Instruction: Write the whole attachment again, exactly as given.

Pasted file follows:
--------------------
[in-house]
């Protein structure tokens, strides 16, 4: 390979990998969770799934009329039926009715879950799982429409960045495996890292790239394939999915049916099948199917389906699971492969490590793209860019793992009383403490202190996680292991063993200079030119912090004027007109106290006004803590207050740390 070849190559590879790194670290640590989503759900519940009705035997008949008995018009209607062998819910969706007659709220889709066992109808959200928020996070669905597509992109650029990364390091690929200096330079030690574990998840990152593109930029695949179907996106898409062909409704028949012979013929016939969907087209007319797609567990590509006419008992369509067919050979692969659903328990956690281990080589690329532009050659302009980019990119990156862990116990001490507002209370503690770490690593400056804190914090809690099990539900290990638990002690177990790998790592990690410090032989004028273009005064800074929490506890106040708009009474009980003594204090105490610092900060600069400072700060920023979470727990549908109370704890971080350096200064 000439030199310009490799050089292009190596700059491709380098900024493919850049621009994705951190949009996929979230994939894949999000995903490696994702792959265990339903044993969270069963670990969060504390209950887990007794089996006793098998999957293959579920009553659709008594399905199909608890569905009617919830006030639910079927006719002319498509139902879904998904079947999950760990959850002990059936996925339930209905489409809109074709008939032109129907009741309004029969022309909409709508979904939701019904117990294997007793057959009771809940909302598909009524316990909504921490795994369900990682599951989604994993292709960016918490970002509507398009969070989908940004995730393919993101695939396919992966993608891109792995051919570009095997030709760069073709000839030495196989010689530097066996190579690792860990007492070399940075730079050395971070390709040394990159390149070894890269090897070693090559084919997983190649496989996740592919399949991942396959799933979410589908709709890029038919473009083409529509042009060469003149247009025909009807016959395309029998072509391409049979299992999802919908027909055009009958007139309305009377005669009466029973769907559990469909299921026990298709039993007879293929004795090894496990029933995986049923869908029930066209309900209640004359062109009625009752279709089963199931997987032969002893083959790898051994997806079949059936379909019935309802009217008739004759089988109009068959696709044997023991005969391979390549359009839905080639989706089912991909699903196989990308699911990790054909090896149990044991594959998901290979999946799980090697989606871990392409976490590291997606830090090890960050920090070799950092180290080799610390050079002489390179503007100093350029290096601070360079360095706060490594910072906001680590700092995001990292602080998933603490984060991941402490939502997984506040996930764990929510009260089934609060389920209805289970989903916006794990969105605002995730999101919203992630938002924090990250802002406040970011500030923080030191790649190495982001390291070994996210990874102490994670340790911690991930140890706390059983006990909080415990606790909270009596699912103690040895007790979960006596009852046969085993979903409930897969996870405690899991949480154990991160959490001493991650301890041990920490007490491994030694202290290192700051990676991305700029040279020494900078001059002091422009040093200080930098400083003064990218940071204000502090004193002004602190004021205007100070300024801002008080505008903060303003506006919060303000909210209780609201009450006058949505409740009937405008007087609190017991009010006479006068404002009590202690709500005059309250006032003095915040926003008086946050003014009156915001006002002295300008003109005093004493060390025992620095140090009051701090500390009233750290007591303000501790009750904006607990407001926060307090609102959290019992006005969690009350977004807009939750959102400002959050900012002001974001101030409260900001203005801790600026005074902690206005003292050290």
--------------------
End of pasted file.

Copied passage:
[in-house]
């Protein structure tokens, strides 16, 4: 390979990998969770799934009329039926009715879950799982429409960045495996890292790239394939999915049916099948199917389906699971492969490590793209860019793992009383403490202190996680292991063993200079030119912090004027007109106290006004803590207050740390 070849190559590879790194670290640590989503759900519940009705035997008949008995018009209607062998819910969706007659709220889709066992109808959200928020996070669905597509992109650029990364390091690929200096330079030690574990998840990152593109930029695949179907996106898409062909409704028949012979013929016939969907087209007319797609567990590509006419008992369509067919050979692969659903328990956690281990080589690329532009050659302009980019990119990156862990116990001490507002209370503690770490690593400056804190914090809690099990539900290990638990002690177990790998790592990690410090032989004028273009005064800074929490506890106040708009009474009980003594204090105490610092900060600069400072700060920023979470727990549908109370704890971080350096200064 000439030199310009490799050089292009190596700059491709380098900024493919850049621009994705951190949009996929979230994939894949999000995903490696994702792959265990339903044993969270069963670990969060504390209950887990007794089996006793098998999957293959579920009553659709008594399905199909608890569905009617919830006030639910079927006719002319498509139902879904998904079947999950760990959850002990059936996925339930209905489409809109074709008939032109129907009741309004029969022309909409709508979904939701019904117990294997007793057959009771809940909302598909009524316990909504921490795994369900990682599951989604994993292709960016918490970002509507398009969070989908940004995730393919993101695939396919992966993608891109792995051919570009095997030709760069073709000839030495196989010689530097066996190579690792860990007492070399940075730079050395971070390709040394990159390149070894890269090897070693090559084919997983190649496989996740592919399949991942396959799933979410589908709709890029038919473009083409529509042009060469003149247009025909009807016959395309029998072509391409049979299992999802919908027909055009009958007139309305009377005669009466029973769907559990469909299921026990298709039993007879293929004795090894496990029933995986049923869908029930066209309900209640004359062109009625009752279709089963199931997987032969002893083959790898051994997806079949059936379909019935309802009217008739004759089988109009068959696709044997023991005969391979390549359009839905080639989706089912991909699903196989990308699911990790054909090896149990044991594959998901290979999946799980090697989606871990392409976490590291997606830090090890960050920090070799950092180290080799610390050079002489390179503007100093350029290096601070360079360095706060490594910072906001680590700092995001990292602080998933603490984060991941402490939502997984506040996930764990929510009260089934609060389920209805289970989903916006794990969105605002995730999101919203992630938002924090990250802002406040970011500030923080030191790649190495982001390291070994996210990874102490994670340790911690991930140890706390059983006990909080415990606790909270009596699912103690040895007790979960006596009852046969085993979903409930897969996870405690899991949480154990991160959490001493991650301890041990920490007490491994030694202290290192700051990676991305700029040279020494900078001059002091422009040093200080930098400083003064990218940071204000502090004193002004602190004021205007100070300024801002008080505008903060303003506006919060303000909210209780609201009450006058949505409740009937405008007087609190017991009010006479006068404002009590202690709500005059309250006032003095915040926003008086946050003014009156915001006002002295300008003109005093004493060390025992620095140090009051701090500390009233750290007591303000501790009750904006607990407001926060307090609102959290019992006005969690009350977004807009939750959102400002959050900012002001974001101030409260900001203005801790600026005074902690206005003292050290």